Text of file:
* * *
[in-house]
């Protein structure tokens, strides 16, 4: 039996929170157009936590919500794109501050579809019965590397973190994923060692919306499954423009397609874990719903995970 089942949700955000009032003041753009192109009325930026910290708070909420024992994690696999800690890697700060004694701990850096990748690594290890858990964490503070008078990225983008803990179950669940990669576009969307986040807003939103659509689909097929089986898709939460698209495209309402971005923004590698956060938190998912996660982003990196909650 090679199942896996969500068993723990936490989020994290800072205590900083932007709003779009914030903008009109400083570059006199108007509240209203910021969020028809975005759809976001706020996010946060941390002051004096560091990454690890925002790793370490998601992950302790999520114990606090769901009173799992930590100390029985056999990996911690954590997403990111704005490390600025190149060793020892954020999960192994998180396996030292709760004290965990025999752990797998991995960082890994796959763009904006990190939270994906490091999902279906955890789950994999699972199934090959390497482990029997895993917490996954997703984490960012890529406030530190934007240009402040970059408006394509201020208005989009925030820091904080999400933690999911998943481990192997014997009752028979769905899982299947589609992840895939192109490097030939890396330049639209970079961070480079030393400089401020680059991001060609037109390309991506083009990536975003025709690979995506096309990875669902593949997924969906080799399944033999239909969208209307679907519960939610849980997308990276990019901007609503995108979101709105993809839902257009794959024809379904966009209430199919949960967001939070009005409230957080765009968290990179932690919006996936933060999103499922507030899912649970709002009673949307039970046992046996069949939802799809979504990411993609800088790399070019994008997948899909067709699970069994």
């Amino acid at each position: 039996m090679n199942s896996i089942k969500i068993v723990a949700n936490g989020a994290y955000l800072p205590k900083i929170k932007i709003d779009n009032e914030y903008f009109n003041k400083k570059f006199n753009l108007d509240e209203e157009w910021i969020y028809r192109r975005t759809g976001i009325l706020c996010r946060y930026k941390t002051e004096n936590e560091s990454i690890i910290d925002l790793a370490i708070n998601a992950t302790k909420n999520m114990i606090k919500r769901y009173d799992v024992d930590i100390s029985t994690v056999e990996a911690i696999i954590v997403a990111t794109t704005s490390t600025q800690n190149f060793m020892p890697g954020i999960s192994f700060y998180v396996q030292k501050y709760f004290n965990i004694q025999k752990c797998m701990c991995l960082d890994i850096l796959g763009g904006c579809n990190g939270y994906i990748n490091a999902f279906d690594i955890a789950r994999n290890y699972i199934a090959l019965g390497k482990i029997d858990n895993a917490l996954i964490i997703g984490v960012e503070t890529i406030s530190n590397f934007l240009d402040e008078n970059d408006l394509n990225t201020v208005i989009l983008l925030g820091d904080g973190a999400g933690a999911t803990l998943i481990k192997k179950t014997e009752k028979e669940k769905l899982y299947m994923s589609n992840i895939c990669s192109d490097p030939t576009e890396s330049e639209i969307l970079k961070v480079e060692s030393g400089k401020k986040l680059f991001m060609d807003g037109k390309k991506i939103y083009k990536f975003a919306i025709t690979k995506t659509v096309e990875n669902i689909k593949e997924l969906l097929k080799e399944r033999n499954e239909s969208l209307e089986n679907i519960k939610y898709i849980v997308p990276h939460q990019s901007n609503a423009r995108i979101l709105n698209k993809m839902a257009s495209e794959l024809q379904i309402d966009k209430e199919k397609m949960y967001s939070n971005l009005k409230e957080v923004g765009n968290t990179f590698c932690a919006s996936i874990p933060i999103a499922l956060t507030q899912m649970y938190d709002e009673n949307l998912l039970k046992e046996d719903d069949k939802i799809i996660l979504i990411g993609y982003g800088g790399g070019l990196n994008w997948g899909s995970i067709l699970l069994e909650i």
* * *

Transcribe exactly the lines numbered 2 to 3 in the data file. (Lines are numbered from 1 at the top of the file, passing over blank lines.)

């Protein structure tokens, strides 16, 4: 039996929170157009936590919500794109501050579809019965590397973190994923060692919306499954423009397609874990719903995970 089942949700955000009032003041753009192109009325930026910290708070909420024992994690696999800690890697700060004694701990850096990748690594290890858990964490503070008078990225983008803990179950669940990669576009969307986040807003939103659509689909097929089986898709939460698209495209309402971005923004590698956060938190998912996660982003990196909650 090679199942896996969500068993723990936490989020994290800072205590900083932007709003779009914030903008009109400083570059006199108007509240209203910021969020028809975005759809976001706020996010946060941390002051004096560091990454690890925002790793370490998601992950302790999520114990606090769901009173799992930590100390029985056999990996911690954590997403990111704005490390600025190149060793020892954020999960192994998180396996030292709760004290965990025999752990797998991995960082890994796959763009904006990190939270994906490091999902279906955890789950994999699972199934090959390497482990029997895993917490996954997703984490960012890529406030530190934007240009402040970059408006394509201020208005989009925030820091904080999400933690999911998943481990192997014997009752028979769905899982299947589609992840895939192109490097030939890396330049639209970079961070480079030393400089401020680059991001060609037109390309991506083009990536975003025709690979995506096309990875669902593949997924969906080799399944033999239909969208209307679907519960939610849980997308990276990019901007609503995108979101709105993809839902257009794959024809379904966009209430199919949960967001939070009005409230957080765009968290990179932690919006996936933060999103499922507030899912649970709002009673949307039970046992046996069949939802799809979504990411993609800088790399070019994008997948899909067709699970069994």
């Amino acid at each position: 039996m090679n199942s896996i089942k969500i068993v723990a949700n936490g989020a994290y955000l800072p205590k900083i929170k932007i709003d779009n009032e914030y903008f009109n003041k400083k570059f006199n753009l108007d509240e209203e157009w910021i969020y028809r192109r975005t759809g976001i009325l706020c996010r946060y930026k941390t002051e004096n936590e560091s990454i690890i910290d925002l790793a370490i708070n998601a992950t302790k909420n999520m114990i606090k919500r769901y009173d799992v024992d930590i100390s029985t994690v056999e990996a911690i696999i954590v997403a990111t794109t704005s490390t600025q800690n190149f060793m020892p890697g954020i999960s192994f700060y998180v396996q030292k501050y709760f004290n965990i004694q025999k752990c797998m701990c991995l960082d890994i850096l796959g763009g904006c579809n990190g939270y994906i990748n490091a999902f279906d690594i955890a789950r994999n290890y699972i199934a090959l019965g390497k482990i029997d858990n895993a917490l996954i964490i997703g984490v960012e503070t890529i406030s530190n590397f934007l240009d402040e008078n970059d408006l394509n990225t201020v208005i989009l983008l925030g820091d904080g973190a999400g933690a999911t803990l998943i481990k192997k179950t014997e009752k028979e669940k769905l899982y299947m994923s589609n992840i895939c990669s192109d490097p030939t576009e890396s330049e639209i969307l970079k961070v480079e060692s030393g400089k401020k986040l680059f991001m060609d807003g037109k390309k991506i939103y083009k990536f975003a919306i025709t690979k995506t659509v096309e990875n669902i689909k593949e997924l969906l097929k080799e399944r033999n499954e239909s969208l209307e089986n679907i519960k939610y898709i849980v997308p990276h939460q990019s901007n609503a423009r995108i979101l709105n698209k993809m839902a257009s495209e794959l024809q379904i309402d966009k209430e199919k397609m949960y967001s939070n971005l009005k409230e957080v923004g765009n968290t990179f590698c932690a919006s996936i874990p933060i999103a499922l956060t507030q899912m649970y938190d709002e009673n949307l998912l039970k046992e046996d719903d069949k939802i799809i996660l979504i990411g993609y982003g800088g790399g070019l990196n994008w997948g899909s995970i067709l699970l069994e909650i």